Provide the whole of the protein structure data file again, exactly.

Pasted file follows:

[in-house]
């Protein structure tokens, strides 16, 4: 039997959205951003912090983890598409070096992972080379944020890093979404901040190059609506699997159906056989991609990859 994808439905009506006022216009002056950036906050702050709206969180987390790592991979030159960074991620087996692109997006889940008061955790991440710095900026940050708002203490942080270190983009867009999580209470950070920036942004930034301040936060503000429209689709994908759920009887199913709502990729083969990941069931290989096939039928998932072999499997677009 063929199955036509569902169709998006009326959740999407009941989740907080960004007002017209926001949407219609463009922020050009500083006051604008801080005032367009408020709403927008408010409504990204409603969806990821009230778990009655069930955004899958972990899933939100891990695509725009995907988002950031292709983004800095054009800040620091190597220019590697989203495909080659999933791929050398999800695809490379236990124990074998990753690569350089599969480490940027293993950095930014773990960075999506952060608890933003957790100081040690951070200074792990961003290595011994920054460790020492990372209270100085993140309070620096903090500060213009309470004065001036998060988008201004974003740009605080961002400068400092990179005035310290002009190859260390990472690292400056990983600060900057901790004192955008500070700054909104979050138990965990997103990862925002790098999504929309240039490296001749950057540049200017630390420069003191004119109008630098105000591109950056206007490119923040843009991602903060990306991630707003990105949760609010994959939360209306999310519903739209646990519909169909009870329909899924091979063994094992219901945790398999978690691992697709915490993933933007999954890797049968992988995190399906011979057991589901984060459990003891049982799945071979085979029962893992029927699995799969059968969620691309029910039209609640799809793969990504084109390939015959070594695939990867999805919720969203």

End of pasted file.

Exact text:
[in-house]
């Protein structure tokens, strides 16, 4: 039997959205951003912090983890598409070096992972080379944020890093979404901040190059609506699997159906056989991609990859 994808439905009506006022216009002056950036906050702050709206969180987390790592991979030159960074991620087996692109997006889940008061955790991440710095900026940050708002203490942080270190983009867009999580209470950070920036942004930034301040936060503000429209689709994908759920009887199913709502990729083969990941069931290989096939039928998932072999499997677009 063929199955036509569902169709998006009326959740999407009941989740907080960004007002017209926001949407219609463009922020050009500083006051604008801080005032367009408020709403927008408010409504990204409603969806990821009230778990009655069930955004899958972990899933939100891990695509725009995907988002950031292709983004800095054009800040620091190597220019590697989203495909080659999933791929050398999800695809490379236990124990074998990753690569350089599969480490940027293993950095930014773990960075999506952060608890933003957790100081040690951070200074792990961003290595011994920054460790020492990372209270100085993140309070620096903090500060213009309470004065001036998060988008201004974003740009605080961002400068400092990179005035310290002009190859260390990472690292400056990983600060900057901790004192955008500070700054909104979050138990965990997103990862925002790098999504929309240039490296001749950057540049200017630390420069003191004119109008630098105000591109950056206007490119923040843009991602903060990306991630707003990105949760609010994959939360209306999310519903739209646990519909169909009870329909899924091979063994094992219901945790398999978690691992697709915490993933933007999954890797049968992988995190399906011979057991589901984060459990003891049982799945071979085979029962893992029927699995799969059968969620691309029910039209609640799809793969990504084109390939015959070594695939990867999805919720969203």